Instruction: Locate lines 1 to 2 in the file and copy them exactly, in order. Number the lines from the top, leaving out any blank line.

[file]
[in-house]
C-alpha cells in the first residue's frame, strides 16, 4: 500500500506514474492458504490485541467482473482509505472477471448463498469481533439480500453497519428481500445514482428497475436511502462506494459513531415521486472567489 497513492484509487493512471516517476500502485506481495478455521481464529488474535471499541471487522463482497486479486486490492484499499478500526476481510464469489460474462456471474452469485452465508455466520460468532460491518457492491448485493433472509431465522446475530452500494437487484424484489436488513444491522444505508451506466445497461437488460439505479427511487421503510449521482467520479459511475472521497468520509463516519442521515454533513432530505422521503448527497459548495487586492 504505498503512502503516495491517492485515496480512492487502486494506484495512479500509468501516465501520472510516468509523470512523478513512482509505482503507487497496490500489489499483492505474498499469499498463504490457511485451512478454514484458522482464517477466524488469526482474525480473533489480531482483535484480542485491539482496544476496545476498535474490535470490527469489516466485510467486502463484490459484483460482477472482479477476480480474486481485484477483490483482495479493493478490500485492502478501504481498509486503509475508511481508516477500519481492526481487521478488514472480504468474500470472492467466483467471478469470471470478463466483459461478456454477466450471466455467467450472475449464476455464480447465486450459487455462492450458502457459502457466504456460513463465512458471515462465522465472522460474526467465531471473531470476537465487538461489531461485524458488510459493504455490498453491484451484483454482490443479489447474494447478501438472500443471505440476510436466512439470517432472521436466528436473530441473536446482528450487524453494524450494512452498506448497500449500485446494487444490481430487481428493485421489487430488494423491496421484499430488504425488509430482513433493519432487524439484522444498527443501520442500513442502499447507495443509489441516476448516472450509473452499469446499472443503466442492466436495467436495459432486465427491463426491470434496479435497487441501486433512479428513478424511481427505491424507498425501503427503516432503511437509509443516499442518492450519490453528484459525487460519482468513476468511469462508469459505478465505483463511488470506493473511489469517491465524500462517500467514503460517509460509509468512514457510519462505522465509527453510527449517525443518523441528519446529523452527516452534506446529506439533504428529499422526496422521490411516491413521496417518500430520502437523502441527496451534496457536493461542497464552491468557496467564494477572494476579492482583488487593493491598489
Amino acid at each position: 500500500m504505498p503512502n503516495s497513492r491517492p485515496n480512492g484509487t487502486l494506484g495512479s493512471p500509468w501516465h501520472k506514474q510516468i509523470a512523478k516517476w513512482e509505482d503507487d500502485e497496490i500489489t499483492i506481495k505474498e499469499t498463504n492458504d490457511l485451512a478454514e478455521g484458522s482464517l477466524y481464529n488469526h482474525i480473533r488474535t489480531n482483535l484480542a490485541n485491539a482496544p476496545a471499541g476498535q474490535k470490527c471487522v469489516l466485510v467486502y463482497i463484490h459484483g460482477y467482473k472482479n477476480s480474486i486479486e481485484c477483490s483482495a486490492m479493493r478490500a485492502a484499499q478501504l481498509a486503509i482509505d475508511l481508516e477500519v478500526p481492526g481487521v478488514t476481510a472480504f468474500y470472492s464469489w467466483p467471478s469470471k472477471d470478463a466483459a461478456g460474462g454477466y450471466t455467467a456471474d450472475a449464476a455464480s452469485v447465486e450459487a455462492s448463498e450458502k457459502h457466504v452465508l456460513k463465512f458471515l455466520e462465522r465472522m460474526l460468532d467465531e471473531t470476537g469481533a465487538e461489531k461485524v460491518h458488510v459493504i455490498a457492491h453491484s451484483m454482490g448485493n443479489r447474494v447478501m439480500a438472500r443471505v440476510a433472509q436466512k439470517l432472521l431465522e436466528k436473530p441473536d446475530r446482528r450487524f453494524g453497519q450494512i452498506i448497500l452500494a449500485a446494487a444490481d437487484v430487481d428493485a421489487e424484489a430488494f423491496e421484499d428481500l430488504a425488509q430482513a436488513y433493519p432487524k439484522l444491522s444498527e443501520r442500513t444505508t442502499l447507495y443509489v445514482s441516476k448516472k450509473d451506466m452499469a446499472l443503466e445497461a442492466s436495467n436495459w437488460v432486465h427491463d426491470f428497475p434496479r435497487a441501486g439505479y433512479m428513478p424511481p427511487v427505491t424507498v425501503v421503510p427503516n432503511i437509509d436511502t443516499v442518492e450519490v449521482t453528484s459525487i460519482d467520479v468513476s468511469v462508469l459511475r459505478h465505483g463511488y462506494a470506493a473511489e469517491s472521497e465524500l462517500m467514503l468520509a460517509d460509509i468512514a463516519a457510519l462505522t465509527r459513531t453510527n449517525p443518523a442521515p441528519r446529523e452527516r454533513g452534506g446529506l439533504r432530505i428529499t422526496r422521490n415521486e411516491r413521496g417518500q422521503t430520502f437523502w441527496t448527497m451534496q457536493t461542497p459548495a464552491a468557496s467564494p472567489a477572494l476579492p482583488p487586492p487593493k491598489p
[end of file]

[in-house]
C-alpha cells in the first residue's frame, strides 16, 4: 500500500506514474492458504490485541467482473482509505472477471448463498469481533439480500453497519428481500445514482428497475436511502462506494459513531415521486472567489 497513492484509487493512471516517476500502485506481495478455521481464529488474535471499541471487522463482497486479486486490492484499499478500526476481510464469489460474462456471474452469485452465508455466520460468532460491518457492491448485493433472509431465522446475530452500494437487484424484489436488513444491522444505508451506466445497461437488460439505479427511487421503510449521482467520479459511475472521497468520509463516519442521515454533513432530505422521503448527497459548495487586492 504505498503512502503516495491517492485515496480512492487502486494506484495512479500509468501516465501520472510516468509523470512523478513512482509505482503507487497496490500489489499483492505474498499469499498463504490457511485451512478454514484458522482464517477466524488469526482474525480473533489480531482483535484480542485491539482496544476496545476498535474490535470490527469489516466485510467486502463484490459484483460482477472482479477476480480474486481485484477483490483482495479493493478490500485492502478501504481498509486503509475508511481508516477500519481492526481487521478488514472480504468474500470472492467466483467471478469470471470478463466483459461478456454477466450471466455467467450472475449464476455464480447465486450459487455462492450458502457459502457466504456460513463465512458471515462465522465472522460474526467465531471473531470476537465487538461489531461485524458488510459493504455490498453491484451484483454482490443479489447474494447478501438472500443471505440476510436466512439470517432472521436466528436473530441473536446482528450487524453494524450494512452498506448497500449500485446494487444490481430487481428493485421489487430488494423491496421484499430488504425488509430482513433493519432487524439484522444498527443501520442500513442502499447507495443509489441516476448516472450509473452499469446499472443503466442492466436495467436495459432486465427491463426491470434496479435497487441501486433512479428513478424511481427505491424507498425501503427503516432503511437509509443516499442518492450519490453528484459525487460519482468513476468511469462508469459505478465505483463511488470506493473511489469517491465524500462517500467514503460517509460509509468512514457510519462505522465509527453510527449517525443518523441528519446529523452527516452534506446529506439533504428529499422526496422521490411516491413521496417518500430520502437523502441527496451534496457536493461542497464552491468557496467564494477572494476579492482583488487593493491598489